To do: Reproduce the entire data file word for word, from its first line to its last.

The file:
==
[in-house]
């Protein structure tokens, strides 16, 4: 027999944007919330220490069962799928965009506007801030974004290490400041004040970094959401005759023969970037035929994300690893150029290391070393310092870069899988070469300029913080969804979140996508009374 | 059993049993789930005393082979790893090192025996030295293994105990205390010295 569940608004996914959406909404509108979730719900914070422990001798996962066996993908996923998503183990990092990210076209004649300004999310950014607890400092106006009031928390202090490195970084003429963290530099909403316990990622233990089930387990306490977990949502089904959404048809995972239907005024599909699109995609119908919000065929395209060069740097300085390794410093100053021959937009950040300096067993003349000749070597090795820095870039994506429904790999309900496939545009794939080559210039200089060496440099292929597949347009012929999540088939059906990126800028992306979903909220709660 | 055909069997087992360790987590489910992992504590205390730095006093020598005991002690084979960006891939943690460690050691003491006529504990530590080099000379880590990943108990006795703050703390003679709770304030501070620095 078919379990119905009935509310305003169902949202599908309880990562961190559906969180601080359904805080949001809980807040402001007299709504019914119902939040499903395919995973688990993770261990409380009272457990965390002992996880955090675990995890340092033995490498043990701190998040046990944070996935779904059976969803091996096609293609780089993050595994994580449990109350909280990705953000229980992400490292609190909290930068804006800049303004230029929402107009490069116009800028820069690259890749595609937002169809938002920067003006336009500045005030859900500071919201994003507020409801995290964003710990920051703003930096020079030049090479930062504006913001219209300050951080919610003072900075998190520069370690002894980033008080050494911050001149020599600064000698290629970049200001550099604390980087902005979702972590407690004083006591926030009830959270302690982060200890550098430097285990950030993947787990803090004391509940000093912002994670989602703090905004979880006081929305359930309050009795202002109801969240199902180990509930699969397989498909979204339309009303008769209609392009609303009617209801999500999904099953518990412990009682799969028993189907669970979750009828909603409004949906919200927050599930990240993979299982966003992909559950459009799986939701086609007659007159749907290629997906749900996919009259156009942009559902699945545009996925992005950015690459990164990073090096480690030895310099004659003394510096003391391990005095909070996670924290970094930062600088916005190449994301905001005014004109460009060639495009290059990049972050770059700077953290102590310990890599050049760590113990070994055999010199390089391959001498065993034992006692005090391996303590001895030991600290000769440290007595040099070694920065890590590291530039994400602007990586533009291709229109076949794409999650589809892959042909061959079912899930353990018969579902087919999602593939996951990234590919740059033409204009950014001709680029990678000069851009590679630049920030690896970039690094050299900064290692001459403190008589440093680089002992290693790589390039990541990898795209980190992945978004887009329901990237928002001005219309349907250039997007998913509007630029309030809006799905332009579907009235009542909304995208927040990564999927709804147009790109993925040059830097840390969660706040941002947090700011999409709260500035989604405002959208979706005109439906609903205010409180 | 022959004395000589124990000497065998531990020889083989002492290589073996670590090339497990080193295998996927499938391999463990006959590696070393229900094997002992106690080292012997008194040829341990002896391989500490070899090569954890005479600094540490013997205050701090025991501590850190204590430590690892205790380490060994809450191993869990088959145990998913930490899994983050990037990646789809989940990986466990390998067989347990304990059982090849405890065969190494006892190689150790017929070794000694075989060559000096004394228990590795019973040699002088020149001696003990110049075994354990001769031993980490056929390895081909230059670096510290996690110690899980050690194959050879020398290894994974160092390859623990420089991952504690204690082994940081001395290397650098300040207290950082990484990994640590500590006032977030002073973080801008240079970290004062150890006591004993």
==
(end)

[in-house]
């Protein structure tokens, strides 16, 4: 027999944007919330220490069962799928965009506007801030974004290490400041004040970094959401005759023969970037035929994300690893150029290391070393310092870069899988070469300029913080969804979140996508009374 | 059993049993789930005393082979790893090192025996030295293994105990205390010295 569940608004996914959406909404509108979730719900914070422990001798996962066996993908996923998503183990990092990210076209004649300004999310950014607890400092106006009031928390202090490195970084003429963290530099909403316990990622233990089930387990306490977990949502089904959404048809995972239907005024599909699109995609119908919000065929395209060069740097300085390794410093100053021959937009950040300096067993003349000749070597090795820095870039994506429904790999309900496939545009794939080559210039200089060496440099292929597949347009012929999540088939059906990126800028992306979903909220709660 | 055909069997087992360790987590489910992992504590205390730095006093020598005991002690084979960006891939943690460690050691003491006529504990530590080099000379880590990943108990006795703050703390003679709770304030501070620095 078919379990119905009935509310305003169902949202599908309880990562961190559906969180601080359904805080949001809980807040402001007299709504019914119902939040499903395919995973688990993770261990409380009272457990965390002992996880955090675990995890340092033995490498043990701190998040046990944070996935779904059976969803091996096609293609780089993050595994994580449990109350909280990705953000229980992400490292609190909290930068804006800049303004230029929402107009490069116009800028820069690259890749595609937002169809938002920067003006336009500045005030859900500071919201994003507020409801995290964003710990920051703003930096020079030049090479930062504006913001219209300050951080919610003072900075998190520069370690002894980033008080050494911050001149020599600064000698290629970049200001550099604390980087902005979702972590407690004083006591926030009830959270302690982060200890550098430097285990950030993947787990803090004391509940000093912002994670989602703090905004979880006081929305359930309050009795202002109801969240199902180990509930699969397989498909979204339309009303008769209609392009609303009617209801999500999904099953518990412990009682799969028993189907669970979750009828909603409004949906919200927050599930990240993979299982966003992909559950459009799986939701086609007659007159749907290629997906749900996919009259156009942009559902699945545009996925992005950015690459990164990073090096480690030895310099004659003394510096003391391990005095909070996670924290970094930062600088916005190449994301905001005014004109460009060639495009290059990049972050770059700077953290102590310990890599050049760590113990070994055999010199390089391959001498065993034992006692005090391996303590001895030991600290000769440290007595040099070694920065890590590291530039994400602007990586533009291709229109076949794409999650589809892959042909061959079912899930353990018969579902087919999602593939996951990234590919740059033409204009950014001709680029990678000069851009590679630049920030690896970039690094050299900064290692001459403190008589440093680089002992290693790589390039990541990898795209980190992945978004887009329901990237928002001005219309349907250039997007998913509007630029309030809006799905332009579907009235009542909304995208927040990564999927709804147009790109993925040059830097840390969660706040941002947090700011999409709260500035989604405002959208979706005109439906609903205010409180 | 022959004395000589124990000497065998531990020889083989002492290589073996670590090339497990080193295998996927499938391999463990006959590696070393229900094997002992106690080292012997008194040829341990002896391989500490070899090569954890005479600094540490013997205050701090025991501590850190204590430590690892205790380490060994809450191993869990088959145990998913930490899994983050990037990646789809989940990986466990390998067989347990304990059982090849405890065969190494006892190689150790017929070794000694075989060559000096004394228990590795019973040699002088020149001696003990110049075994354990001769031993980490056929390895081909230059670096510290996690110690899980050690194959050879020398290894994974160092390859623990420089991952504690204690082994940081001395290397650098300040207290950082990484990994640590500590006032977030002073973080801008240079970290004062150890006591004993």